• Probiotics. Live active cultures were once strictly the purview of yogurts and niche dairy drinks like kefir. The poster child for wide-scale integration of friendly bacteria into all manner of foods and drinks has to be Ganeden, an Ohio-based supplier whose GanedenBC30 strain is protected by a “spore-forming” shell that allows easy integration into all manner of foods and beverages whose manufacturing processes would normally kill off bacteria. More than 20 human clinical studies demonstrate efficacy at the hyper-low dose of only 500 million CFUs. In 2017 so far, the company has successfully sold its BC30 to more than 200 companies, and is in more than 750 SKUs in 60 countries overall. Enjoy Life has BC30 in its brownie mix, Inner Eco uses it in its coconut water, Avoke Spoonable puts it in its smoothie bowl—in fact, Ganeden gave Avoke a $25,000 check as winner of its innovation contest to help the company get its product off the ground. At Expo East 2013, says the New Hope Data & Insights analysis, there were eight drinks featuring probiotics. By 2017 that number had risen to 51. And that’s all you need to know.
• Hemp. Back in 2004, the Hemp Industries Association won a pitched legal battle against the Drug Enforcement Agency, which asserted there was no difference between get-high marijuana and omega-3-rich nutritious hemp seeds. Today, the HIA is trying to separate and differentiate hemp from CBD. Obviously, there’s room for all with nature’s most nearly perfect plant—a complete protein source is used in powders, and hemp oil supplements containing the non-psychoactive cannabinoid CBD is sweeping the country (market leader CV Sciences and its PlusCBDOil has gone from 300 to 1,400 stores in the last three years), and hemp extract is being added to PLNT’s Turmeric + Ginger beverage. The plant’s effect on the body’s endocannabinoid system is even paving the way for innovative new supplements like Emerald Health Bioceuticals with non-cannabis herbs that similarly affect the endocannabinoid system. Savvy.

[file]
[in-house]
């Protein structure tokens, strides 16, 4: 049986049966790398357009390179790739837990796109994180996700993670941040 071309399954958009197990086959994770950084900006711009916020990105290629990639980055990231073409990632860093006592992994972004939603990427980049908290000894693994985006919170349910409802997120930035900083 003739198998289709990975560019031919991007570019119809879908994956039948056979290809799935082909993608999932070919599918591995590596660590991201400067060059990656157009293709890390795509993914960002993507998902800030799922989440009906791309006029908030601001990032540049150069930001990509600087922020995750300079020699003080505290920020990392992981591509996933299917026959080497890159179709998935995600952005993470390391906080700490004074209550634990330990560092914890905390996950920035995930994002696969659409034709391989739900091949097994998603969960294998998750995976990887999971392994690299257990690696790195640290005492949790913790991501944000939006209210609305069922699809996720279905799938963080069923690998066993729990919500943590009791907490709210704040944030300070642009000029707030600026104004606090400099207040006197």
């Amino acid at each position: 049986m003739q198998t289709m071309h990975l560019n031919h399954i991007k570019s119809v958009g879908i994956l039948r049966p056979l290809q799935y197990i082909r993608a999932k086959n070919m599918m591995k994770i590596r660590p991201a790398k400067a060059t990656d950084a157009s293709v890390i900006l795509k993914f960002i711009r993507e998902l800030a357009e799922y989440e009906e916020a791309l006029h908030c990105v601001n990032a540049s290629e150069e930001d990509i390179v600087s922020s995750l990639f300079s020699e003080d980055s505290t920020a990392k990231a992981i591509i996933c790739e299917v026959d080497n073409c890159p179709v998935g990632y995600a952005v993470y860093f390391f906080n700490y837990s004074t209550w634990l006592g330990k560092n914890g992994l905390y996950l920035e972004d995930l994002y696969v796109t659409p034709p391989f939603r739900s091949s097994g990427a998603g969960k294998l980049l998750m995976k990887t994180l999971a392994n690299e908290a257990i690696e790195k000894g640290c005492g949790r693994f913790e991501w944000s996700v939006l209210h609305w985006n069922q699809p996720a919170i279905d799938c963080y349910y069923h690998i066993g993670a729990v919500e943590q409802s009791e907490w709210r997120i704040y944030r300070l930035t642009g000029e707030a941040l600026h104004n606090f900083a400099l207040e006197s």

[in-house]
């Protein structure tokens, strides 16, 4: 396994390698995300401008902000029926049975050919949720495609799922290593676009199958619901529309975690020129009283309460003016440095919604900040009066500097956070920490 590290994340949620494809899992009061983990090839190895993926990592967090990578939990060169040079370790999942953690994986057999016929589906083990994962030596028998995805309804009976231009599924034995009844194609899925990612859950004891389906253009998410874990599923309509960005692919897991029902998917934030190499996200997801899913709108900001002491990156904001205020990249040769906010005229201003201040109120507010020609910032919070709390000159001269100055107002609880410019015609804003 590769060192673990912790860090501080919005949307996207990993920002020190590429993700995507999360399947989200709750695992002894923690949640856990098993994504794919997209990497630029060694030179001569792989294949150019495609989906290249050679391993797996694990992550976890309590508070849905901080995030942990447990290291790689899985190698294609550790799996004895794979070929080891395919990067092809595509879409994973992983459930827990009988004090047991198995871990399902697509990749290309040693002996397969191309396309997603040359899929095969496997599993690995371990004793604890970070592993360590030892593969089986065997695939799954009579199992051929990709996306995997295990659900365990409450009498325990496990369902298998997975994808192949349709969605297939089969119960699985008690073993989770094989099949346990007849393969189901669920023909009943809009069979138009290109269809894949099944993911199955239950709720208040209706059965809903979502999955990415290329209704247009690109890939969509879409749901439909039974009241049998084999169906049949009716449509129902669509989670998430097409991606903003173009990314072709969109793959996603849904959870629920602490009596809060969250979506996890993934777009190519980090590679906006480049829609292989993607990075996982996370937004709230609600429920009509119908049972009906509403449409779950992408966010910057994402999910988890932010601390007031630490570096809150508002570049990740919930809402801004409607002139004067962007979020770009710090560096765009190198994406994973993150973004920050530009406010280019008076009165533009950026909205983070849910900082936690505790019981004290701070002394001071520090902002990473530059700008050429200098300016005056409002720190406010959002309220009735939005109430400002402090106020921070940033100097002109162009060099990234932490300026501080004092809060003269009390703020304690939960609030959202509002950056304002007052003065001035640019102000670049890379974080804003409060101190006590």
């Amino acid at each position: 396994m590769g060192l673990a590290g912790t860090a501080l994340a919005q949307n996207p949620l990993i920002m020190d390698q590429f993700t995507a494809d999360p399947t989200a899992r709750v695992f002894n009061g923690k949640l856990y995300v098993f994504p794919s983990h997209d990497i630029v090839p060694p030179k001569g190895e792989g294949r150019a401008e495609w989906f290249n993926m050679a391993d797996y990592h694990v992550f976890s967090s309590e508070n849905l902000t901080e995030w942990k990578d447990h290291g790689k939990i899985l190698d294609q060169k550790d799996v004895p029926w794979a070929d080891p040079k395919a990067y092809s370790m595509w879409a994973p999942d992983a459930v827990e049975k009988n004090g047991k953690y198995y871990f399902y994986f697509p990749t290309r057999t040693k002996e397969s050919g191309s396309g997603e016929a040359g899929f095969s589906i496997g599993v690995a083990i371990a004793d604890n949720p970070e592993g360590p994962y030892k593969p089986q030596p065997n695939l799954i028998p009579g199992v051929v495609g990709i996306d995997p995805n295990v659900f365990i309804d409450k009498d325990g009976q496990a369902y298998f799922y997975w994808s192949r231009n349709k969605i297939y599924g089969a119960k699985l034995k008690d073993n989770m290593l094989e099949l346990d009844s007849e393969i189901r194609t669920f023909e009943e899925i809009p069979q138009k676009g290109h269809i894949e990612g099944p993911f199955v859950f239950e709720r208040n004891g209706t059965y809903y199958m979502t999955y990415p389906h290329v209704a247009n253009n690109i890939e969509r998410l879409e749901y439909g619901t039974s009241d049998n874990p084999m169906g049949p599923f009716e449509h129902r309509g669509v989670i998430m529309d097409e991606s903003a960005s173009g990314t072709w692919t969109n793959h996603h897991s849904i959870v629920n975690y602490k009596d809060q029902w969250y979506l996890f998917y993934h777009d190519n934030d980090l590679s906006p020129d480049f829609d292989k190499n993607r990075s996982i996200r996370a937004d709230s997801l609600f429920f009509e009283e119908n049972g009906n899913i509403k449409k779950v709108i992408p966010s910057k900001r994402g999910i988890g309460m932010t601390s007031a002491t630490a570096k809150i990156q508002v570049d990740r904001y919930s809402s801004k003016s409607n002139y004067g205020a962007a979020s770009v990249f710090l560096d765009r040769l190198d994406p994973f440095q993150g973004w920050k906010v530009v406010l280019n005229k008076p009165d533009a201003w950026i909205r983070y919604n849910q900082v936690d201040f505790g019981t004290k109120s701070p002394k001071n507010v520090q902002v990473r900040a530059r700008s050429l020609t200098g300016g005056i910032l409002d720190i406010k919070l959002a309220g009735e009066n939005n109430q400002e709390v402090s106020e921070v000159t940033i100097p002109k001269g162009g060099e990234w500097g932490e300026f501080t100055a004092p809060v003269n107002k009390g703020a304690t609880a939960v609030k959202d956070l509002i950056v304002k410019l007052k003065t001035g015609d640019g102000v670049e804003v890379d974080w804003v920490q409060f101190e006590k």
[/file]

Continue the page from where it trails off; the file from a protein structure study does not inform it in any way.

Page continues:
• Turmeric/curcumin. The golden yellow spice from India is the landmark ingredient educating consumers about the insidious downstream concerns derived from inflammation, which is at the root of most chronic degenerative disease states. At first, aside from a yummy tandoori chicken, turmeric was seen as just another in the pantheon of spices. But its undeniable health benefits have led product innovators to put it in drinks like Rebbl’s turmeric golden milk and Temple Turmeric’s entire business model. Who needs sugar water anymore? You can also now find turmeric and curcumin in soups, cookies, grains, dairy, even cosmetics. In the last four years at Expo West, the number of new product launches containing curcumin or turmeric has risen from 25 to 68, according to the New Hope Data and Insights analysis. For baking goods, from four to 12.
• Passion. What is this ineffable thing called passion? It’s at the core of every mission-based company. It’s what drives people to want to change the world through the principles of right livelihood—doing good through the prism of our capitalistic economic system, which is to say, through business practices. B Corps are just one manifestation of putting business variables into the mix other than the raw pursuit of profit. Paying more for high-quality ingredients like organic, local, grass-fed and Fair Trade. Even addressing climate change—Project Drawdown analyzed more than 100 different climate change-reversing solutions, and it turns out that eight of the top 20 solutions with the greatest impact can be found in the food system. Heard of regenerative agriculture yet? It’s the next niche trumping organic, because whereas organic is mostly just doing no harm compared to chemical-intensive ag practices, regenerative ag deigns to improve soil health, season over season. All these concerns and practices are being built into disruptive practices because these are things that not only feed consumers but also change the world. And you can change the world only if you have a passion to do so. Multinational middle managers? Not so much.